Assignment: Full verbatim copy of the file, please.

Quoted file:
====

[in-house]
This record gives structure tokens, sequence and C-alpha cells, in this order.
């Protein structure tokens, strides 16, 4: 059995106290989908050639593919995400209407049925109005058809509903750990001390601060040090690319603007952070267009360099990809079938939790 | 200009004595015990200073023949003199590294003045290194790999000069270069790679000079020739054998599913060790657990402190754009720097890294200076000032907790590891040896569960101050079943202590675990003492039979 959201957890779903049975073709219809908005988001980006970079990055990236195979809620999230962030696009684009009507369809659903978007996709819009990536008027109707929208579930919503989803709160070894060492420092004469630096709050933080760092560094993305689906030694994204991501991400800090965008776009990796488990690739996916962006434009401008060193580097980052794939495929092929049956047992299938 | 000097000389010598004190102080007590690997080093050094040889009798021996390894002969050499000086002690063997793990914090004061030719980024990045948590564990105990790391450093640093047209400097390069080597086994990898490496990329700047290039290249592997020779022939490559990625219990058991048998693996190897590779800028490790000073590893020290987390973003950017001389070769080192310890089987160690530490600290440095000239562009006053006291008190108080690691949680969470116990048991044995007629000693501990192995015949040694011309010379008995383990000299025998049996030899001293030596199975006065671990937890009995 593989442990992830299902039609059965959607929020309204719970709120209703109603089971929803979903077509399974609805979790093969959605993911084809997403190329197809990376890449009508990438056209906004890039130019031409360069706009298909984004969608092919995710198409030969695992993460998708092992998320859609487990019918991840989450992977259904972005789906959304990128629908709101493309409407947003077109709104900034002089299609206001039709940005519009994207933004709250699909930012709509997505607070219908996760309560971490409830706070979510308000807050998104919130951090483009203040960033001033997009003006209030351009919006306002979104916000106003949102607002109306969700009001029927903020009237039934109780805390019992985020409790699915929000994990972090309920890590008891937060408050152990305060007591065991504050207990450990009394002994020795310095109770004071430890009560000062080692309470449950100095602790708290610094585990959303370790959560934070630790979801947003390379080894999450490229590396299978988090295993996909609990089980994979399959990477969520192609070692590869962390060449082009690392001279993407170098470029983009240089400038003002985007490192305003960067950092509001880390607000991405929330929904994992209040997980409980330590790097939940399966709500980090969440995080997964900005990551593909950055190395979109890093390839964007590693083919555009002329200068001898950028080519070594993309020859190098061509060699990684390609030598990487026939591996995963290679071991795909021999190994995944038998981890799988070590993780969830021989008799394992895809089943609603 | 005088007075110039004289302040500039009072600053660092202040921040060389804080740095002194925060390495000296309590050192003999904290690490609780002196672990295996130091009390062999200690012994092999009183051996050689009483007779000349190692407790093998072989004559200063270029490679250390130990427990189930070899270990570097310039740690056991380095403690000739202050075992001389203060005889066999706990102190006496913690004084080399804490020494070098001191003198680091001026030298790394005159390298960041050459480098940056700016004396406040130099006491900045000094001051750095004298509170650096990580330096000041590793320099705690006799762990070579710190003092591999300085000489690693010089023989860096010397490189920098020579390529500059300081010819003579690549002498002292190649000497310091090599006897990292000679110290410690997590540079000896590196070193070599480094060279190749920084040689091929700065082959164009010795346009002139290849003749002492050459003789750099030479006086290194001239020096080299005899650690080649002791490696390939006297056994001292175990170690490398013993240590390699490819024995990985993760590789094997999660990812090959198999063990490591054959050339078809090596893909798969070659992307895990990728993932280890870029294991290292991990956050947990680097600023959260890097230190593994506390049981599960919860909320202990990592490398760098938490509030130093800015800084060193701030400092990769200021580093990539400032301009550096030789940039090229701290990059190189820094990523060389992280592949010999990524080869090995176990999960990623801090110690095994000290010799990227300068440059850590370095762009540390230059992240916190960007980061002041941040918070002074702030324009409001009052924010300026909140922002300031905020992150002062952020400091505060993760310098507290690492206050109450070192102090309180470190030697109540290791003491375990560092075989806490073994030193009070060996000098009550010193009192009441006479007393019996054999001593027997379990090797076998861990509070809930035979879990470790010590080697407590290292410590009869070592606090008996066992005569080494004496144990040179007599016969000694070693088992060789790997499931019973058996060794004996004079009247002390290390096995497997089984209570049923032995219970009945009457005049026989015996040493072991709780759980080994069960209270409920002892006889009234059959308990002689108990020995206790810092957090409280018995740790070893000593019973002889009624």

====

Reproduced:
[in-house]
This record gives structure tokens, sequence and C-alpha cells, in this order.
């Protein structure tokens, strides 16, 4: 059995106290989908050639593919995400209407049925109005058809509903750990001390601060040090690319603007952070267009360099990809079938939790 | 200009004595015990200073023949003199590294003045290194790999000069270069790679000079020739054998599913060790657990402190754009720097890294200076000032907790590891040896569960101050079943202590675990003492039979 959201957890779903049975073709219809908005988001980006970079990055990236195979809620999230962030696009684009009507369809659903978007996709819009990536008027109707929208579930919503989803709160070894060492420092004469630096709050933080760092560094993305689906030694994204991501991400800090965008776009990796488990690739996916962006434009401008060193580097980052794939495929092929049956047992299938 | 000097000389010598004190102080007590690997080093050094040889009798021996390894002969050499000086002690063997793990914090004061030719980024990045948590564990105990790391450093640093047209400097390069080597086994990898490496990329700047290039290249592997020779022939490559990625219990058991048998693996190897590779800028490790000073590893020290987390973003950017001389070769080192310890089987160690530490600290440095000239562009006053006291008190108080690691949680969470116990048991044995007629000693501990192995015949040694011309010379008995383990000299025998049996030899001293030596199975006065671990937890009995 593989442990992830299902039609059965959607929020309204719970709120209703109603089971929803979903077509399974609805979790093969959605993911084809997403190329197809990376890449009508990438056209906004890039130019031409360069706009298909984004969608092919995710198409030969695992993460998708092992998320859609487990019918991840989450992977259904972005789906959304990128629908709101493309409407947003077109709104900034002089299609206001039709940005519009994207933004709250699909930012709509997505607070219908996760309560971490409830706070979510308000807050998104919130951090483009203040960033001033997009003006209030351009919006306002979104916000106003949102607002109306969700009001029927903020009237039934109780805390019992985020409790699915929000994990972090309920890590008891937060408050152990305060007591065991504050207990450990009394002994020795310095109770004071430890009560000062080692309470449950100095602790708290610094585990959303370790959560934070630790979801947003390379080894999450490229590396299978988090295993996909609990089980994979399959990477969520192609070692590869962390060449082009690392001279993407170098470029983009240089400038003002985007490192305003960067950092509001880390607000991405929330929904994992209040997980409980330590790097939940399966709500980090969440995080997964900005990551593909950055190395979109890093390839964007590693083919555009002329200068001898950028080519070594993309020859190098061509060699990684390609030598990487026939591996995963290679071991795909021999190994995944038998981890799988070590993780969830021989008799394992895809089943609603 | 005088007075110039004289302040500039009072600053660092202040921040060389804080740095002194925060390495000296309590050192003999904290690490609780002196672990295996130091009390062999200690012994092999009183051996050689009483007779000349190692407790093998072989004559200063270029490679250390130990427990189930070899270990570097310039740690056991380095403690000739202050075992001389203060005889066999706990102190006496913690004084080399804490020494070098001191003198680091001026030298790394005159390298960041050459480098940056700016004396406040130099006491900045000094001051750095004298509170650096990580330096000041590793320099705690006799762990070579710190003092591999300085000489690693010089023989860096010397490189920098020579390529500059300081010819003579690549002498002292190649000497310091090599006897990292000679110290410690997590540079000896590196070193070599480094060279190749920084040689091929700065082959164009010795346009002139290849003749002492050459003789750099030479006086290194001239020096080299005899650690080649002791490696390939006297056994001292175990170690490398013993240590390699490819024995990985993760590789094997999660990812090959198999063990490591054959050339078809090596893909798969070659992307895990990728993932280890870029294991290292991990956050947990680097600023959260890097230190593994506390049981599960919860909320202990990592490398760098938490509030130093800015800084060193701030400092990769200021580093990539400032301009550096030789940039090229701290990059190189820094990523060389992280592949010999990524080869090995176990999960990623801090110690095994000290010799990227300068440059850590370095762009540390230059992240916190960007980061002041941040918070002074702030324009409001009052924010300026909140922002300031905020992150002062952020400091505060993760310098507290690492206050109450070192102090309180470190030697109540290791003491375990560092075989806490073994030193009070060996000098009550010193009192009441006479007393019996054999001593027997379990090797076998861990509070809930035979879990470790010590080697407590290292410590009869070592606090008996066992005569080494004496144990040179007599016969000694070693088992060789790997499931019973058996060794004996004079009247002390290390096995497997089984209570049923032995219970009945009457005049026989015996040493072991709780759980080994069960209270409920002892006889009234059959308990002689108990020995206790810092957090409280018995740790070893000593019973002889009624």